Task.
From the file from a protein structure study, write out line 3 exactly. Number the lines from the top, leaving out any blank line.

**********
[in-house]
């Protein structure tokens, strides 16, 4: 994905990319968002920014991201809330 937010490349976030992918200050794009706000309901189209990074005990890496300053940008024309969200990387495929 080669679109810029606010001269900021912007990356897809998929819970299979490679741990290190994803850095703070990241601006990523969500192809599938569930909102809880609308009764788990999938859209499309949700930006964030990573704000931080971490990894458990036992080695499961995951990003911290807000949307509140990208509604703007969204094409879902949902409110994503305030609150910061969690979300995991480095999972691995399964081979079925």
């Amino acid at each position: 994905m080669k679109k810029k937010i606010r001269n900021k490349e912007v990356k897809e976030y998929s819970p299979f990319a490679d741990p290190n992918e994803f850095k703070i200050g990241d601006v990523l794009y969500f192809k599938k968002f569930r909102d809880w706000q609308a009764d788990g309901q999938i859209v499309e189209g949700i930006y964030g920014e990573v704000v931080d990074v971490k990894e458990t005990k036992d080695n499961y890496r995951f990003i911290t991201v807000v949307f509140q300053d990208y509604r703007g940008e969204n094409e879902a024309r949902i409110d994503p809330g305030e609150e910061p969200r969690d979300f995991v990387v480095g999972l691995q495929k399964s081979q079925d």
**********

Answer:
């Amino acid at each position: 994905m080669k679109k810029k937010i606010r001269n900021k490349e912007v990356k897809e976030y998929s819970p299979f990319a490679d741990p290190n992918e994803f850095k703070i200050g990241d601006v990523l794009y969500f192809k599938k968002f569930r909102d809880w706000q609308a009764d788990g309901q999938i859209v499309e189209g949700i930006y964030g920014e990573v704000v931080d990074v971490k990894e458990t005990k036992d080695n499961y890496r995951f990003i911290t991201v807000v949307f509140q300053d990208y509604r703007g940008e969204n094409e879902a024309r949902i409110d994503p809330g305030e609150e910061p969200r969690d979300f995991v990387v480095g999972l691995q495929k399964s081979q079925d």